California Talcum Powder Lawsuit Debates Findings
Retrial Shines a Light on J&J Asbestos Testing
Tuesday, September 24, 2019 - A talcum powder lawsuit taking place in California this week has probed the question of J&Jís approach to asbestos testing in its talc-based products. The outcome of this trial may have implications for how juries around the nation interpret J&J's historical conduct in regards to cancer claims.
Litigators and plaintiffs around the country are paying attention to the progress of the jury trial of Carolyn Weirick vs. Johnson & Johnson currently underway in the Superior Court of Los Angeles. The current trial is a retrial, taking place after a jury was unable to reach consensus in the case in 2018.
Carolyn Weirick brought claims against Johnson & Johnson related to her use of Baby Powder and Shower-to-Shower for four decades. Weirick, who developed a rare form of lung cancer known as mesothelioma, alleges asbestos in the products resulted in her contracting the deadly disease.
Numerous talcum powder lawsuit claims have been brought before juries since 2013, but only recently have they concerned the presence of asbestos. In the majority of these cases, women have used talc-based products for feminine hygiene over the course of decades. The bulk of this litigation alleges talc itself is the culprit of ovarian cancer, saying talc particles can travel through the female reproductive system and create an inflammatory response.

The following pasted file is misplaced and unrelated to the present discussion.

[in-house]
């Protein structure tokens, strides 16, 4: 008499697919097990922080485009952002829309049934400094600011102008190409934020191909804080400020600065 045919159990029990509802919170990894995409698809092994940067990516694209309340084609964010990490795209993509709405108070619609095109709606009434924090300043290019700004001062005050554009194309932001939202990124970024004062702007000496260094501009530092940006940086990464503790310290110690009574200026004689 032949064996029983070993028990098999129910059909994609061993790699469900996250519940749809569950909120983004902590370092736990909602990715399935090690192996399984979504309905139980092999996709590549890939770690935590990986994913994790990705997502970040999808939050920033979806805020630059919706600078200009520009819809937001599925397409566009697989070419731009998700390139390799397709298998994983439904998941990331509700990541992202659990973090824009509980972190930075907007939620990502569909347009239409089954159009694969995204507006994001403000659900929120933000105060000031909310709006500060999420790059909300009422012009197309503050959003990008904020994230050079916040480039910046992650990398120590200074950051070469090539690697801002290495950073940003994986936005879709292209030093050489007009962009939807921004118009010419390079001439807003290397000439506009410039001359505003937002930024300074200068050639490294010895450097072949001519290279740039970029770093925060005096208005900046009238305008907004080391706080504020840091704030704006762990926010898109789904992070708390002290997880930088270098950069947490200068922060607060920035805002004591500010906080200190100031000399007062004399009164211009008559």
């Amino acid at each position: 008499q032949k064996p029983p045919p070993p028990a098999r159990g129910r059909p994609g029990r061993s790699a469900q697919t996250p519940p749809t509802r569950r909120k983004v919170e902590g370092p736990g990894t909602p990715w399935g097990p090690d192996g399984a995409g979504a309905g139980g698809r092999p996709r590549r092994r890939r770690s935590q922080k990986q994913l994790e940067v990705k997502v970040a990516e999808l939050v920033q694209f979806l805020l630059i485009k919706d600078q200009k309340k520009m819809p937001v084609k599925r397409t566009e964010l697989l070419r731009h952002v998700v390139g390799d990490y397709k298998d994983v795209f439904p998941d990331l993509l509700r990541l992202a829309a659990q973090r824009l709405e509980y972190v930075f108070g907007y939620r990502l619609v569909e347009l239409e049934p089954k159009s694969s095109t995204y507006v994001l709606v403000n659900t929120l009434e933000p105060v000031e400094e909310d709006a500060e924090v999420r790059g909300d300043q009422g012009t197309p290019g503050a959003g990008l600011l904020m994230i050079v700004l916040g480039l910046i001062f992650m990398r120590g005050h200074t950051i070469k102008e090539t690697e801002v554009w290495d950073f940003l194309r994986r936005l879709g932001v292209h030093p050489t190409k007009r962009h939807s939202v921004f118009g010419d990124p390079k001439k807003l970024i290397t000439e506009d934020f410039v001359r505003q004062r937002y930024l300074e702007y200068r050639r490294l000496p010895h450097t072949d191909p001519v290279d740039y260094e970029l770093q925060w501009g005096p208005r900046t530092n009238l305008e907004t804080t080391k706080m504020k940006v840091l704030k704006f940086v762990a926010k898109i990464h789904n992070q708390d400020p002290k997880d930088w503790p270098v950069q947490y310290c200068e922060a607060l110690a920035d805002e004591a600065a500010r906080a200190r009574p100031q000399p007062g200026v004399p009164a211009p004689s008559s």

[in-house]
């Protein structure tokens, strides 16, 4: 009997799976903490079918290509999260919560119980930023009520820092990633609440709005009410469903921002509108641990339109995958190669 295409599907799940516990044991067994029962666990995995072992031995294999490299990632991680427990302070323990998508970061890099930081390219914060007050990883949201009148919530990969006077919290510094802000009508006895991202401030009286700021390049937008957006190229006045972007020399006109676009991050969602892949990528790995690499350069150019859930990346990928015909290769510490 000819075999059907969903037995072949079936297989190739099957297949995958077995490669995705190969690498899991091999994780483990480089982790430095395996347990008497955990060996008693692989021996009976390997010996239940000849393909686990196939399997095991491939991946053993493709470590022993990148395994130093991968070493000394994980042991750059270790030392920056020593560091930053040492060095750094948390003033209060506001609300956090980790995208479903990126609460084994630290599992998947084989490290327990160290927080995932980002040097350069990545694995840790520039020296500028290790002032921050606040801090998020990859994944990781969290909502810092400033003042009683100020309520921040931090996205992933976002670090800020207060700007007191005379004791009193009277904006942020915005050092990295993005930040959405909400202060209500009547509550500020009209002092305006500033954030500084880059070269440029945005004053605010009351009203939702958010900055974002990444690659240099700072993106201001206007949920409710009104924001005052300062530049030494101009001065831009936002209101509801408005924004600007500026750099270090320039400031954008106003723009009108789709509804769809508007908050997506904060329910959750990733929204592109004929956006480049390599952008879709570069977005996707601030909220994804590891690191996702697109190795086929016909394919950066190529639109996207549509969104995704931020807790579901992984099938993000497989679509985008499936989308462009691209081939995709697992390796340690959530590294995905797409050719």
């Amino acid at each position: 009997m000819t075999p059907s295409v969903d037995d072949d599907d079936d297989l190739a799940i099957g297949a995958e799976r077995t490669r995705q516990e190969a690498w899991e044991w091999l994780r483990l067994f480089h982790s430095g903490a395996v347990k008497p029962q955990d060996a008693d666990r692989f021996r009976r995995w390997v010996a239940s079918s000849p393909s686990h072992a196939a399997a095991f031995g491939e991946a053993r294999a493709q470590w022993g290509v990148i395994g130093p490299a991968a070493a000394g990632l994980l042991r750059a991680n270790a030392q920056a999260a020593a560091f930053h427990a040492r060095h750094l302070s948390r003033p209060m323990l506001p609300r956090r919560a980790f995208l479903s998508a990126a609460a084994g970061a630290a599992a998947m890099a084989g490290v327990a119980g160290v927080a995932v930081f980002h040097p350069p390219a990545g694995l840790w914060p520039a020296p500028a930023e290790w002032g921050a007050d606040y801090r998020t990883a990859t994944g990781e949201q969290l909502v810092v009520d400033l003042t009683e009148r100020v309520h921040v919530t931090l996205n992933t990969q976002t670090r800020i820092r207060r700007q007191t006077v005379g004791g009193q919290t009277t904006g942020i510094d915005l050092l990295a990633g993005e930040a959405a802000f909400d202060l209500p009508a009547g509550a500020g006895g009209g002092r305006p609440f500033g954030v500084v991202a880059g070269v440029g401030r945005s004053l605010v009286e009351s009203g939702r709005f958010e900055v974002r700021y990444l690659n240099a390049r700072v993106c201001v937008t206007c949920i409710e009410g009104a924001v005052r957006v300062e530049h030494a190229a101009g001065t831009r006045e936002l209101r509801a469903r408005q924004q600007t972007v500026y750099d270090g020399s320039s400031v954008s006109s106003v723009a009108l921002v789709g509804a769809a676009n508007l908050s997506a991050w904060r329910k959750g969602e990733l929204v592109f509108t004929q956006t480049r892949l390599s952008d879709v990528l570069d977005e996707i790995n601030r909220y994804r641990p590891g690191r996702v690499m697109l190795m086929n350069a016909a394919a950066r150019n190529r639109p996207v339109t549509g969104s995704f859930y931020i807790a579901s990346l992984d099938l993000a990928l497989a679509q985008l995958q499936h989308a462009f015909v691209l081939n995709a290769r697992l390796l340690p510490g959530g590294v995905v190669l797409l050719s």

The cases linking cancer to the presence of asbestos in talcum powder began surfacing in 2018, when historical company documents were unearthed through discovery. The documentation reflects J&Jís approach to testing its raw talc supply for asbestos in the 1970s and beyond. Of general concern are the findings from independent sources confirming the presence of asbestos in some talc samples as well as in some finished talc-based cosmetic products sold by Johnson & Johnson.
Of particular debate in Carolyn Weirick's talcum powder lawsuit is whether J&J's testing practices were as sensitive or thorough as approaches used by others in the same era. Where independent testers detected positive traces of asbestos, J&J often did not. However, a paper trial of internal company documents indicates the company was nervous about asbestos findings and adopted an approach of not raising the topic or testing for asbestos unless forced to do so. Weirick's case alleges the company was aware of the risk of carcinogenic material in its products yet intentionally chose not to warn the public.
According to legal records, Dr. Alice M. Blount found asbestos in Johnsonís Baby Powder in 1991. John Hopkins, a representative for J&J who served as the companyís director of research and development between 1976 and 2000, testified that J&J was aware of Dr. Blount's findings yet did not concur on the presence of asbestos.
Critics say J&J should have been using Dr. Blount's method of testing for asbestos, which was considered more advanced. The method relies on spinning a test tube sample in a manner that separates talc particles from heavier particles.
The outcome of Ms. Weirick's trial may serve as a bellwether for other talc cases alleging mesothelioma. The trial is ongoing in Torrance, California.